A few weeks later he would come by again and ask for the watch back, which he then bequeathed to someone else. I don't know what happened if the person no longer had the timepiece. (Ta Mok was the nearest the Khmer Rouge had to a ladies' man - he is said to have had a string of revolutionary girl-friends).
Veterans of Khmer Rouge rule said that the Khmer Rouge rank-and-field also craved Ray-Ban sunglasses as a revolutionary fashion statement, and in the nineties I saw them wearing them at Thmar Puok, near the Thai border. I once was asked in Bangkok to deliver a pair of Ray-Bans to Aung San Suu Kyi in Rangoon, during one of her brief spells of liberty from house arrest. I decided not to tell her what I knew about Ray-Bans, and the world's worst violators of human rights. It, er, wouldn't have been in good taste.
Another item the Khmer Rouge had an intense longing for were Cacharel shirts, black ones obviously. Cacharel is a French make that used to sell in Phnom Penh. Probably they originally picked them up again from the abandoned houses.
Besides watches and shades, other Cambodians who were skilled at repairing bicycles and motorbikes also had a better chance of surviving the Killing Fields, with a little bit extra rice, and, when not in the fields, were kept busy mending punctures and fixing bicycle chains. They did something useful for the Khmer Rouge at grassroots level, and seldom heard the dread words: "To keep you, no gain, to destroy you, no loss," followed by a fatal thump on the nape of the neck with a hoe or an ox-plough handle.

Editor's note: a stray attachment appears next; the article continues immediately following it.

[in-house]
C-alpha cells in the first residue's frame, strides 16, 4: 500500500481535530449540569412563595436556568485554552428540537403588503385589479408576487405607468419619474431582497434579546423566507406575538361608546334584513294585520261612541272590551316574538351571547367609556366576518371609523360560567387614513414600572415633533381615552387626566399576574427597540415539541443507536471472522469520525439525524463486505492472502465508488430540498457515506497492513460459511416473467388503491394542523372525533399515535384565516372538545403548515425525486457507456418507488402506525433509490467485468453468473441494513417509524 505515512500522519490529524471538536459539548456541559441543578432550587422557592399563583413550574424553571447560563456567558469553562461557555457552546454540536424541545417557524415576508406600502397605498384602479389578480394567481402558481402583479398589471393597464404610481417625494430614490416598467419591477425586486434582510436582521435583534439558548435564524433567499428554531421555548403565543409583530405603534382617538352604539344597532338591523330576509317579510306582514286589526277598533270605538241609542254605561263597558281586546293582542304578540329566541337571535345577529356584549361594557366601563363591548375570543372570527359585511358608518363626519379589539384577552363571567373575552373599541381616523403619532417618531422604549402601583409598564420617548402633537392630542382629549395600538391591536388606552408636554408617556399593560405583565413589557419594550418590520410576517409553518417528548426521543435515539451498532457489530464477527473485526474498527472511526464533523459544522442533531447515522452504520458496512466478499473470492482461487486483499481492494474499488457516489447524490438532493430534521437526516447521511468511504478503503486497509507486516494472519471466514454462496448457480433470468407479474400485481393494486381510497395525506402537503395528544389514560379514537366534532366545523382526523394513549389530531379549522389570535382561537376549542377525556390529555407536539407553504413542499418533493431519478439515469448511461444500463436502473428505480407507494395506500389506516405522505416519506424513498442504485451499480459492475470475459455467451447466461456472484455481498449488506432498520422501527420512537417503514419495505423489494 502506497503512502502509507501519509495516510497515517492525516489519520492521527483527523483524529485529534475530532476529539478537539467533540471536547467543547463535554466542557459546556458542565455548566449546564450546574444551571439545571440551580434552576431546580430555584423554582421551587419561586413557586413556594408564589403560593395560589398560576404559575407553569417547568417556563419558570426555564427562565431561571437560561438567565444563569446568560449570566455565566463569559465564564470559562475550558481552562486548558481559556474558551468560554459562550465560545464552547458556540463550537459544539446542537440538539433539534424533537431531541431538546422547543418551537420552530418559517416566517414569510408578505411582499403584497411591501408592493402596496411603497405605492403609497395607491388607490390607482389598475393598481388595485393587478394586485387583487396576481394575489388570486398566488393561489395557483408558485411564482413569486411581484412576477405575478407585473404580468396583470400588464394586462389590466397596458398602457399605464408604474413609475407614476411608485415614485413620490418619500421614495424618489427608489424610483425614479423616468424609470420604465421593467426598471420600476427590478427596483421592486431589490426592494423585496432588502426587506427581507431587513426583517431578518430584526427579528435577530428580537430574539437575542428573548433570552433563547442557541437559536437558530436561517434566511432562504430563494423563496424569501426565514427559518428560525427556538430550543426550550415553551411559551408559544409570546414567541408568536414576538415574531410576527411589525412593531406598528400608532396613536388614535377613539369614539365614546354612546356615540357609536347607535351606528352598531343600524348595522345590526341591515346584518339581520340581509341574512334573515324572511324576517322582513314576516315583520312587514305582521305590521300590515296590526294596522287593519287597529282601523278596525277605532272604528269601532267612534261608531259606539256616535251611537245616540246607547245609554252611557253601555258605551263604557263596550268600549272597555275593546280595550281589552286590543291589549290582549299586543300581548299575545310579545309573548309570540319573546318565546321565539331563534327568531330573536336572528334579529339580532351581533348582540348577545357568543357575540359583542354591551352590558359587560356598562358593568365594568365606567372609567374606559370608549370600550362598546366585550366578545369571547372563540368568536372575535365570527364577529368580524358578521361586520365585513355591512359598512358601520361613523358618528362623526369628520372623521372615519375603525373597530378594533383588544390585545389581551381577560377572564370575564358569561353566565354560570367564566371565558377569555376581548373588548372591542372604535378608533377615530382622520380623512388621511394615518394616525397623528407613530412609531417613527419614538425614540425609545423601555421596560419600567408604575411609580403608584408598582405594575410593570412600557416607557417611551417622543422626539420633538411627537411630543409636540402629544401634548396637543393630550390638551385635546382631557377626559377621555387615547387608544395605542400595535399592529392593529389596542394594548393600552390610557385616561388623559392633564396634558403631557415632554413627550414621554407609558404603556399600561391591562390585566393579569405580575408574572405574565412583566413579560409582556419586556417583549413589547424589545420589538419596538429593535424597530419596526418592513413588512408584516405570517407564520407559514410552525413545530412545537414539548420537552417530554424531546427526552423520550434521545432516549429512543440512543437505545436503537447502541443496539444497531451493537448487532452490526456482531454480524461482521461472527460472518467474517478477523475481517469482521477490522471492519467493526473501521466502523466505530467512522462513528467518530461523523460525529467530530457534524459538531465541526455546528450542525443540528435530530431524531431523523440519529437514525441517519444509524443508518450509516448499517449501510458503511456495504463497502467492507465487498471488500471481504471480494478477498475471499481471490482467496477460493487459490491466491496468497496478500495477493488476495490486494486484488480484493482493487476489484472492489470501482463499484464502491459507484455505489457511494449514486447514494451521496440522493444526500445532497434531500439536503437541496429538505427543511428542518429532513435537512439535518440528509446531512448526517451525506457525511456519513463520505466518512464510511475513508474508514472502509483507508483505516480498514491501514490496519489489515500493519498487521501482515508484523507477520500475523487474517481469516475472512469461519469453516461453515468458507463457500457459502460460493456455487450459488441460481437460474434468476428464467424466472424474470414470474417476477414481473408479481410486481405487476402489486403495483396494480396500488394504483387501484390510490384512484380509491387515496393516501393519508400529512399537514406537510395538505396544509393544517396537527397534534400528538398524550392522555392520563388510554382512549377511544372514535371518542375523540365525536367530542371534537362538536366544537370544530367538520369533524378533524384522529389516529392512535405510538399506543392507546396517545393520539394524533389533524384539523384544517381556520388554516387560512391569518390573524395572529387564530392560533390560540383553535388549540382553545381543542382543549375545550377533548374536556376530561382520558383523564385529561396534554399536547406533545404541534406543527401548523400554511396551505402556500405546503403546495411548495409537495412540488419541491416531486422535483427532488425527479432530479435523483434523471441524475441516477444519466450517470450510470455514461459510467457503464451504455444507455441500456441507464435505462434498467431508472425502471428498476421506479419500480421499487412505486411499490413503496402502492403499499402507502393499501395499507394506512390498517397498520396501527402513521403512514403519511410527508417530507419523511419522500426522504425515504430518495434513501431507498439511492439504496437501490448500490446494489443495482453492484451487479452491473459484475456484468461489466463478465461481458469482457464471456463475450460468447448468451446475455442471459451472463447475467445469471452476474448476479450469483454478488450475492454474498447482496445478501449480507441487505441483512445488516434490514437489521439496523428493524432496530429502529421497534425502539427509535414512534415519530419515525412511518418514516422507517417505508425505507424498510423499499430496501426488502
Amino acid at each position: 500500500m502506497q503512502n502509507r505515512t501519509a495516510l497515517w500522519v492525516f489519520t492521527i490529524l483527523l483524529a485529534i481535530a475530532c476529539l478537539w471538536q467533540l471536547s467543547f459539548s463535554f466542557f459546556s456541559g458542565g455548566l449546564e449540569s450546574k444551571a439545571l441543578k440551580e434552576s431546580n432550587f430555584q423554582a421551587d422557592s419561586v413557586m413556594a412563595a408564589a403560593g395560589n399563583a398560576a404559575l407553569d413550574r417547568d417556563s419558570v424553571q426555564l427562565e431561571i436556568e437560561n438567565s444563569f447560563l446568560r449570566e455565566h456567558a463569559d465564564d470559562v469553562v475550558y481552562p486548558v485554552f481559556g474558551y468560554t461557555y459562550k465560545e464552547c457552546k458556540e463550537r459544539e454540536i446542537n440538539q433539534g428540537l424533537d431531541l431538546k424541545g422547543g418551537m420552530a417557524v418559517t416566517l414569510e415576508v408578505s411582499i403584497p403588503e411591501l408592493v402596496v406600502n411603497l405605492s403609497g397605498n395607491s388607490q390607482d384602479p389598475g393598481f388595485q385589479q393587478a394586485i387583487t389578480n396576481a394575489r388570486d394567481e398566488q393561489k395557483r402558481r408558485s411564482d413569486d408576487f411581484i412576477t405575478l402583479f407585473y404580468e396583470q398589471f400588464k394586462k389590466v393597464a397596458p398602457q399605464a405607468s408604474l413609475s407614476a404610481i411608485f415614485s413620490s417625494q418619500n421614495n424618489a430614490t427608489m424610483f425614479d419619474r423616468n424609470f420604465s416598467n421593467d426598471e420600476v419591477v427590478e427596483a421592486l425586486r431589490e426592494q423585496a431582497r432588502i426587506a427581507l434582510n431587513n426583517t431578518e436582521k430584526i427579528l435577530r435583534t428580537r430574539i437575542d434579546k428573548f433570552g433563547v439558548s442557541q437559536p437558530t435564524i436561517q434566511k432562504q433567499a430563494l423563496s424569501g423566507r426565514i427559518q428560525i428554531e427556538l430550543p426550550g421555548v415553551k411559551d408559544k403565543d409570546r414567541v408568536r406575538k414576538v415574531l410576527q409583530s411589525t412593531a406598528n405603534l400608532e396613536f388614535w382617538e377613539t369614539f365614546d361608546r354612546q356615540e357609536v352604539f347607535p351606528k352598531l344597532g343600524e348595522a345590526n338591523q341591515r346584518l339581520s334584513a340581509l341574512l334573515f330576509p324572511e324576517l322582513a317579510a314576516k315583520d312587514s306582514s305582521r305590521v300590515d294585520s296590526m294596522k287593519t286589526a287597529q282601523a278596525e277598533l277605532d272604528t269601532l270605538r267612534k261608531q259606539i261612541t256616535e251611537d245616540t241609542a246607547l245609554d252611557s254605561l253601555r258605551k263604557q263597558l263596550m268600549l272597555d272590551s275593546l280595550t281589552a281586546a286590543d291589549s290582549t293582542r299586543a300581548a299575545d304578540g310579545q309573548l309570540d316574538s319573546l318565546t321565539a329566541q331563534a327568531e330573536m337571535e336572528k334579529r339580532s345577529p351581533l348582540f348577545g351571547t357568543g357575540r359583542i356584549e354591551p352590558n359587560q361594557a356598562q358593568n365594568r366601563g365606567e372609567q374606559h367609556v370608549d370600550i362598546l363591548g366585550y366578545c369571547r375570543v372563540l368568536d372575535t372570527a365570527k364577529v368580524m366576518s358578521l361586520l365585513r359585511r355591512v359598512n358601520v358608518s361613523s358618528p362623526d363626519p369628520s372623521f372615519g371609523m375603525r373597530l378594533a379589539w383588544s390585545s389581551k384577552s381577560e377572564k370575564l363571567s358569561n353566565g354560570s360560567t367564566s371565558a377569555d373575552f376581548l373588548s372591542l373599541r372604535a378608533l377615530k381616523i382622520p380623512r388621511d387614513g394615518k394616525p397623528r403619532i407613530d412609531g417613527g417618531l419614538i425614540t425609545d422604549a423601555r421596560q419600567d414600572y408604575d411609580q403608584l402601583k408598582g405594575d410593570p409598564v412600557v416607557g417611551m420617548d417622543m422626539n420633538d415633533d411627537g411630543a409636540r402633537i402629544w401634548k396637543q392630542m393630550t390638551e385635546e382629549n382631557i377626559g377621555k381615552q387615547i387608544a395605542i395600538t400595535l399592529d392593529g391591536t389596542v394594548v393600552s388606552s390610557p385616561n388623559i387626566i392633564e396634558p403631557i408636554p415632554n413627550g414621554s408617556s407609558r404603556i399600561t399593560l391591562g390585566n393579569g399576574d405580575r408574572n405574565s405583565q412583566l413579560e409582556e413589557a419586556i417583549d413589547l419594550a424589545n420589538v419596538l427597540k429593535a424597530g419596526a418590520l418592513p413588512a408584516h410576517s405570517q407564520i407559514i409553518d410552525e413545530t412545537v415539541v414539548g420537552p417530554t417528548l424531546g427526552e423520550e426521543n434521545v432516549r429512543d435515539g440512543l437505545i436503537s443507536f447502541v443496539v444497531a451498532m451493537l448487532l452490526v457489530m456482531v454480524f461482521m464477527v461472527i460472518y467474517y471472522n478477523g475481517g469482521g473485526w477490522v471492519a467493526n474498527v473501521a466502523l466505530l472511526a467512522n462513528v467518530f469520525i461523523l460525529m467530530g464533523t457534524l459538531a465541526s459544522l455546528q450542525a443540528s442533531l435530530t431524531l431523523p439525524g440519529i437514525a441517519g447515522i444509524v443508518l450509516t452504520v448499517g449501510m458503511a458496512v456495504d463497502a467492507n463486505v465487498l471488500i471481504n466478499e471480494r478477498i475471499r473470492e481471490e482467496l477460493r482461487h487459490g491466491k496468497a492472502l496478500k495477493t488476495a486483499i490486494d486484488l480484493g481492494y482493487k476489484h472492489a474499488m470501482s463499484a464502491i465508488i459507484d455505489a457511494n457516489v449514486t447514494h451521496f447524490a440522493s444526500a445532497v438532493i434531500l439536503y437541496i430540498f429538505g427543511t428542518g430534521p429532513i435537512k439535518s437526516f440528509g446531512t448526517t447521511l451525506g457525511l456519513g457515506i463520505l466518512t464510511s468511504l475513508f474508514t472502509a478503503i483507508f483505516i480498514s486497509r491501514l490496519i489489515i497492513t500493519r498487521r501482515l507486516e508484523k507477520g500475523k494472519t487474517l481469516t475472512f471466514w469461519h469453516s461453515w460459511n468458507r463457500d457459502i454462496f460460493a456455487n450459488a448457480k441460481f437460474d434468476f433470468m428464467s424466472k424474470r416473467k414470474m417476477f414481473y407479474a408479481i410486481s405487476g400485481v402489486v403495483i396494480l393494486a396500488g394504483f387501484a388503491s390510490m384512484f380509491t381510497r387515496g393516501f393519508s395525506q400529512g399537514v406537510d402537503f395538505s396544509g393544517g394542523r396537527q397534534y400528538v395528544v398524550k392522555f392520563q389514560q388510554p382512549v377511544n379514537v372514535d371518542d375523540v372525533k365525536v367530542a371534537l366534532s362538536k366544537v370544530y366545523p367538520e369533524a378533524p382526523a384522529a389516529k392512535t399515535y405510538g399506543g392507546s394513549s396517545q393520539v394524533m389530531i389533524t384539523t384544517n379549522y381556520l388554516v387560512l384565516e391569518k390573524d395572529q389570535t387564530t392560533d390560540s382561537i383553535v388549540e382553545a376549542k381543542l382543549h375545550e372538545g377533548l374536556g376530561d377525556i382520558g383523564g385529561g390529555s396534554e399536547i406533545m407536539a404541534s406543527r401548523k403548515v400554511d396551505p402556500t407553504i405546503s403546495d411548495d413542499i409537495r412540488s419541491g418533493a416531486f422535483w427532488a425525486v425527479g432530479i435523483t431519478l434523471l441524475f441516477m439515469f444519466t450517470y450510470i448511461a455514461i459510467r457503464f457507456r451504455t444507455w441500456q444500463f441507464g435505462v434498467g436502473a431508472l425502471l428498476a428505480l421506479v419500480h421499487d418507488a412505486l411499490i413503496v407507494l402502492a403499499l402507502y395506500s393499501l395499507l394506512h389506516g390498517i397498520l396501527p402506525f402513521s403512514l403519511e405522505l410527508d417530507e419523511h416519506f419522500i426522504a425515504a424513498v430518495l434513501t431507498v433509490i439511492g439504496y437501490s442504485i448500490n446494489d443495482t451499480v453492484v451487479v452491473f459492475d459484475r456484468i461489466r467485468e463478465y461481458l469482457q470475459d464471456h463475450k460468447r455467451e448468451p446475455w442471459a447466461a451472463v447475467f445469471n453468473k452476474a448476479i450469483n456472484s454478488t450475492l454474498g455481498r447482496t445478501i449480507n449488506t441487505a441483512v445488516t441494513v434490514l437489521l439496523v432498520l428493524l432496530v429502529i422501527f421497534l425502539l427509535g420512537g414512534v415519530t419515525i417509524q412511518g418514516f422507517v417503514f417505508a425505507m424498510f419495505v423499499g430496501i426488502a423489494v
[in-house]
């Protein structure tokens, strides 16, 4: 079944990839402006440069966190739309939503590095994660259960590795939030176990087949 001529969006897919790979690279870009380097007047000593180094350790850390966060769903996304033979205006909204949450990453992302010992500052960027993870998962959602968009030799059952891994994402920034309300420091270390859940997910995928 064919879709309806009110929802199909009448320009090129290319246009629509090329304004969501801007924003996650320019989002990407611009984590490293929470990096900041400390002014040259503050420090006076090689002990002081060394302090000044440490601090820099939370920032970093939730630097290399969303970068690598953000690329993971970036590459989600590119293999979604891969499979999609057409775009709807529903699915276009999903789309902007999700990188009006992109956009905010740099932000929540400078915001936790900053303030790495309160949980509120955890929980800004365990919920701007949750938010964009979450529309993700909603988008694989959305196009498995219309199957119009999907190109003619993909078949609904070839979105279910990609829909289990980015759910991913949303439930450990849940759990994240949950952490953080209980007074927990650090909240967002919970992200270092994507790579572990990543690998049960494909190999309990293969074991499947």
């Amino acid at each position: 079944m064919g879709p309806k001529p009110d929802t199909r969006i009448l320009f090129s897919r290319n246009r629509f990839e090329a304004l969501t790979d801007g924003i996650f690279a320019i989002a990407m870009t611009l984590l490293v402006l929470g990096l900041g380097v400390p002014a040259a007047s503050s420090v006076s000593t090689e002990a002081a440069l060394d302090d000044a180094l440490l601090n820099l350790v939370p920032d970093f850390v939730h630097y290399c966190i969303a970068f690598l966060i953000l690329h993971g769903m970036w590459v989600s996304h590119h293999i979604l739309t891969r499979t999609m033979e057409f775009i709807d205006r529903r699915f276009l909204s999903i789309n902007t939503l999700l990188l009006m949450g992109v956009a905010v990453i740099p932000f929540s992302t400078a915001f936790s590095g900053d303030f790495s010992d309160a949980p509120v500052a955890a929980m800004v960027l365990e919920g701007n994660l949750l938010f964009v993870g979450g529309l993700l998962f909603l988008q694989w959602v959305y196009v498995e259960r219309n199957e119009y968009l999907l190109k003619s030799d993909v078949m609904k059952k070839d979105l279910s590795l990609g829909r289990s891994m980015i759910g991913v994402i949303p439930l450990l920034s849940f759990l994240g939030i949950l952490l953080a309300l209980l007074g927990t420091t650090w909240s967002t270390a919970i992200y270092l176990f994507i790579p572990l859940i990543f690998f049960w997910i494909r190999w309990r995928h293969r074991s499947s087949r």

The leaders of Democratic Kampuchea had more expensive tastes. When a few journalists and foreign tourists were able to fly in to Angkor Wat from Bangkok on a small plane, when the Khmer Rouge toyed with foreign tourism for about a week, under the back seat they found a crate of vintage brandy, doubtless destined for the Khmer Rouge bigwigs in the Siem Reap area. No one, of course, dared touch it.
As foreign minister, Ieng Sary always liked to fly first class, with a retinue of male and female cadres in tow, informants said. He would usually buy fragrant French perfumes, for whom one does not know.
Nuon Chea and Khieu Samphan, the one-time Democratic Kampuchea nominal heads of state, lived in frugal wooden houses at Pailin, where I interviewed them once or twice. Nuon Chea's wife always welcomed guests with a plate of jackfruit and bottled water. Khieu Samphan was somewhat less hospitable.
Ieng Sary's wife, Ieng Thirith, had expensive tastes of her own. She told acquaintances she would only fly Swissair because she felt 'the red cross on its bodywork, from the Swiss flag, would protect it from being shot down, or taken over by terrorists.' In fact, the Swiss flag is a white cross on red, and that was what was displayed on Swissair planes.
Ieng Thirith was the fourth accused at the current tribunal, but she was ruled mentally ill and unfit for trial.